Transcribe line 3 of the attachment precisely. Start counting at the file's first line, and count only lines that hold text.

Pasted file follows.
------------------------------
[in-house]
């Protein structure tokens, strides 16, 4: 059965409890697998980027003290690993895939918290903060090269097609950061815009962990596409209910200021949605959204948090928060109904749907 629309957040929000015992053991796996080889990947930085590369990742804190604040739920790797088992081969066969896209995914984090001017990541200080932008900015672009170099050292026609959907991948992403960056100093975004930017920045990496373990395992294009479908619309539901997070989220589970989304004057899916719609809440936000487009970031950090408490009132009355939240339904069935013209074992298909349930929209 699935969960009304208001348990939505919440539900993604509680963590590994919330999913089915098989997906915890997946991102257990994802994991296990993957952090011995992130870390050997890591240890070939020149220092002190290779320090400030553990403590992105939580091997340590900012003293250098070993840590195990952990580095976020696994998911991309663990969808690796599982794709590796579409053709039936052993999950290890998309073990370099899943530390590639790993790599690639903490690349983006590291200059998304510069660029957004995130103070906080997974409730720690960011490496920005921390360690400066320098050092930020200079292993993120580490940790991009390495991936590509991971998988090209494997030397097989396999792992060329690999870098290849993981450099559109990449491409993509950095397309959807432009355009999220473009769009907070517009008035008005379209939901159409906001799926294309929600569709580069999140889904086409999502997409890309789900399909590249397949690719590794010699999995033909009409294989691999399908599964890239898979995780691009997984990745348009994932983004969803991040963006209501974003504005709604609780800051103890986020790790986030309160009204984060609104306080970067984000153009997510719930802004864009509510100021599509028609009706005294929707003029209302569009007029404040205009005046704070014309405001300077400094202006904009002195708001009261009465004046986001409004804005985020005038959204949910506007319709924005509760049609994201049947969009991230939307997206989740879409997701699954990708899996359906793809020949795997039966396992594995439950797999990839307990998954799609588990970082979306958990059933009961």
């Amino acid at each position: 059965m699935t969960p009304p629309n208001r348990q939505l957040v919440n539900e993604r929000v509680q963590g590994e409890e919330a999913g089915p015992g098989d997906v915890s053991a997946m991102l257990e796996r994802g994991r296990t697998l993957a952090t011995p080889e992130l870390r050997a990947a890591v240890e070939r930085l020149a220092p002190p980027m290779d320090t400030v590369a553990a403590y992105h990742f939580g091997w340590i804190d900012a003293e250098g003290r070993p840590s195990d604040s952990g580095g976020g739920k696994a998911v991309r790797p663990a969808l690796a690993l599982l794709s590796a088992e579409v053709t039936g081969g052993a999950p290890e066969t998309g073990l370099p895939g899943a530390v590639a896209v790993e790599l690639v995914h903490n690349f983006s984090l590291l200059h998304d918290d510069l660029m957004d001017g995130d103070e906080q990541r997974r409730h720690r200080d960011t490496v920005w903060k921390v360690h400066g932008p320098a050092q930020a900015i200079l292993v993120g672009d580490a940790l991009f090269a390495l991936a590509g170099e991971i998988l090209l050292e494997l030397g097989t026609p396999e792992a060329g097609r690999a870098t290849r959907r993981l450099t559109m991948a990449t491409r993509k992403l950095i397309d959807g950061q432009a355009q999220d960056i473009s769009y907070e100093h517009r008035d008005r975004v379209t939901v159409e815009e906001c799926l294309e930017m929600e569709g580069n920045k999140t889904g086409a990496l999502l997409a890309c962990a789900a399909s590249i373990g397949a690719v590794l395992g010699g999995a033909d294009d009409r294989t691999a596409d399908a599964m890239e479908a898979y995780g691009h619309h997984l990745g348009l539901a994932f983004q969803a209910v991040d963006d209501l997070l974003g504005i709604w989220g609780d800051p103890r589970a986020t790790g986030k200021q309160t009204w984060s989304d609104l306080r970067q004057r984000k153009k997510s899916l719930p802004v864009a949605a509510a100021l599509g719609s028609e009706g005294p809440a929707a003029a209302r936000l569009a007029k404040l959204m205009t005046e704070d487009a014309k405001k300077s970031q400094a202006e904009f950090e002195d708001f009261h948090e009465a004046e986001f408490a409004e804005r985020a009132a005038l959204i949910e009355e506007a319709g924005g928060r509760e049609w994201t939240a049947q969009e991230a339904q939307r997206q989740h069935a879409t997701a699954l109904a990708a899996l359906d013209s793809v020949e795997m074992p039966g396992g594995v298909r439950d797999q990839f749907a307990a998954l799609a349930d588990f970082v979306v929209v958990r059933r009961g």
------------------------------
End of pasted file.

């Amino acid at each position: 059965m699935t969960p009304p629309n208001r348990q939505l957040v919440n539900e993604r929000v509680q963590g590994e409890e919330a999913g089915p015992g098989d997906v915890s053991a997946m991102l257990e796996r994802g994991r296990t697998l993957a952090t011995p080889e992130l870390r050997a990947a890591v240890e070939r930085l020149a220092p002190p980027m290779d320090t400030v590369a553990a403590y992105h990742f939580g091997w340590i804190d900012a003293e250098g003290r070993p840590s195990d604040s952990g580095g976020g739920k696994a998911v991309r790797p663990a969808l690796a690993l599982l794709s590796a088992e579409v053709t039936g081969g052993a999950p290890e066969t998309g073990l370099p895939g899943a530390v590639a896209v790993e790599l690639v995914h903490n690349f983006s984090l590291l200059h998304d918290d510069l660029m957004d001017g995130d103070e906080q990541r997974r409730h720690r200080d960011t490496v920005w903060k921390v360690h400066g932008p320098a050092q930020a900015i200079l292993v993120g672009d580490a940790l991009f090269a390495l991936a590509g170099e991971i998988l090209l050292e494997l030397g097989t026609p396999e792992a060329g097609r690999a870098t290849r959907r993981l450099t559109m991948a990449t491409r993509k992403l950095i397309d959807g950061q432009a355009q999220d960056i473009s769009y907070e100093h517009r008035d008005r975004v379209t939901v159409e815009e906001c799926l294309e930017m929600e569709g580069n920045k999140t889904g086409a990496l999502l997409a890309c962990a789900a399909s590249i373990g397949a690719v590794l395992g010699g999995a033909d294009d009409r294989t691999a596409d399908a599964m890239e479908a898979y995780g691009h619309h997984l990745g348009l539901a994932f983004q969803a209910v991040d963006d209501l997070l974003g504005i709604w989220g609780d800051p103890r589970a986020t790790g986030k200021q309160t009204w984060s989304d609104l306080r970067q004057r984000k153009k997510s899916l719930p802004v864009a949605a509510a100021l599509g719609s028609e009706g005294p809440a929707a003029a209302r936000l569009a007029k404040l959204m205009t005046e704070d487009a014309k405001k300077s970031q400094a202006e904009f950090e002195d708001f009261h948090e009465a004046e986001f408490a409004e804005r985020a009132a005038l959204i949910e009355e506007a319709g924005g928060r509760e049609w994201t939240a049947q969009e991230a339904q939307r997206q989740h069935a879409t997701a699954l109904a990708a899996l359906d013209s793809v020949e795997m074992p039966g396992g594995v298909r439950d797999q990839f749907a307990a998954l799609a349930d588990f970082v979306v929209v958990r059933r009961g």